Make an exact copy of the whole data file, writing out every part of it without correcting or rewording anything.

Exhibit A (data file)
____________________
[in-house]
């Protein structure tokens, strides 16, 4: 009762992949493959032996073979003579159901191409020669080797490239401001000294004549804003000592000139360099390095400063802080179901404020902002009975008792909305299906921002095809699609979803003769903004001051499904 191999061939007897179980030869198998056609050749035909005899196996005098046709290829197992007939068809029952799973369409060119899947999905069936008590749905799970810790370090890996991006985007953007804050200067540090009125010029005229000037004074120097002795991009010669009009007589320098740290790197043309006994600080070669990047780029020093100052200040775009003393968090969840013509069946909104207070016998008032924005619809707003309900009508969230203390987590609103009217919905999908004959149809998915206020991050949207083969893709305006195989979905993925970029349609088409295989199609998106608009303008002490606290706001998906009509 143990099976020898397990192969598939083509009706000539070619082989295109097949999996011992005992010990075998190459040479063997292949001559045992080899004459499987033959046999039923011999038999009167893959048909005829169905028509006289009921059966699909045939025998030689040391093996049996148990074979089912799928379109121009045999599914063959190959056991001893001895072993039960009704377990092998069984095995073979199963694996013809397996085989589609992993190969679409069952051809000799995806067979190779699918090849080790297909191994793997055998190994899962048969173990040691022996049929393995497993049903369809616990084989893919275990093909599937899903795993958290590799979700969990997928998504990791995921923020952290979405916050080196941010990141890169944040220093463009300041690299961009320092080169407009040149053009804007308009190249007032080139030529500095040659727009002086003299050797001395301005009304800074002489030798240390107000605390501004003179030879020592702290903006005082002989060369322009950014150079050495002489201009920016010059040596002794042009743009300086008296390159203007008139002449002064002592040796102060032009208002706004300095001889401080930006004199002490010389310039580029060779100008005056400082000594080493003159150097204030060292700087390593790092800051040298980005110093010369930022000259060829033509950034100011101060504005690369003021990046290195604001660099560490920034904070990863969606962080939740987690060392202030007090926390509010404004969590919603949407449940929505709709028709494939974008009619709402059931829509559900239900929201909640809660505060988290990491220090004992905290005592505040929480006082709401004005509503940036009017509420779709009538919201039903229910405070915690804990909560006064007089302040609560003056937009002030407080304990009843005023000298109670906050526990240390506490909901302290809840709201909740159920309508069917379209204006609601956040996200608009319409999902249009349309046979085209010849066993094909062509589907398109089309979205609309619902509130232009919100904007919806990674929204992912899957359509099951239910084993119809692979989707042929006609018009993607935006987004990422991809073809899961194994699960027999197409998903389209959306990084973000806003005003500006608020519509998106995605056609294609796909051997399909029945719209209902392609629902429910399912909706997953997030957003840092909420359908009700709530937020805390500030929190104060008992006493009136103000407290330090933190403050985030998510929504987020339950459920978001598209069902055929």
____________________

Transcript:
[in-house]
């Protein structure tokens, strides 16, 4: 009762992949493959032996073979003579159901191409020669080797490239401001000294004549804003000592000139360099390095400063802080179901404020902002009975008792909305299906921002095809699609979803003769903004001051499904 191999061939007897179980030869198998056609050749035909005899196996005098046709290829197992007939068809029952799973369409060119899947999905069936008590749905799970810790370090890996991006985007953007804050200067540090009125010029005229000037004074120097002795991009010669009009007589320098740290790197043309006994600080070669990047780029020093100052200040775009003393968090969840013509069946909104207070016998008032924005619809707003309900009508969230203390987590609103009217919905999908004959149809998915206020991050949207083969893709305006195989979905993925970029349609088409295989199609998106608009303008002490606290706001998906009509 143990099976020898397990192969598939083509009706000539070619082989295109097949999996011992005992010990075998190459040479063997292949001559045992080899004459499987033959046999039923011999038999009167893959048909005829169905028509006289009921059966699909045939025998030689040391093996049996148990074979089912799928379109121009045999599914063959190959056991001893001895072993039960009704377990092998069984095995073979199963694996013809397996085989589609992993190969679409069952051809000799995806067979190779699918090849080790297909191994793997055998190994899962048969173990040691022996049929393995497993049903369809616990084989893919275990093909599937899903795993958290590799979700969990997928998504990791995921923020952290979405916050080196941010990141890169944040220093463009300041690299961009320092080169407009040149053009804007308009190249007032080139030529500095040659727009002086003299050797001395301005009304800074002489030798240390107000605390501004003179030879020592702290903006005082002989060369322009950014150079050495002489201009920016010059040596002794042009743009300086008296390159203007008139002449002064002592040796102060032009208002706004300095001889401080930006004199002490010389310039580029060779100008005056400082000594080493003159150097204030060292700087390593790092800051040298980005110093010369930022000259060829033509950034100011101060504005690369003021990046290195604001660099560490920034904070990863969606962080939740987690060392202030007090926390509010404004969590919603949407449940929505709709028709494939974008009619709402059931829509559900239900929201909640809660505060988290990491220090004992905290005592505040929480006082709401004005509503940036009017509420779709009538919201039903229910405070915690804990909560006064007089302040609560003056937009002030407080304990009843005023000298109670906050526990240390506490909901302290809840709201909740159920309508069917379209204006609601956040996200608009319409999902249009349309046979085209010849066993094909062509589907398109089309979205609309619902509130232009919100904007919806990674929204992912899957359509099951239910084993119809692979989707042929006609018009993607935006987004990422991809073809899961194994699960027999197409998903389209959306990084973000806003005003500006608020519509998106995605056609294609796909051997399909029945719209209902392609629902429910399912909706997953997030957003840092909420359908009700709530937020805390500030929190104060008992006493009136103000407290330090933190403050985030998510929504987020339950459920978001598209069902055929």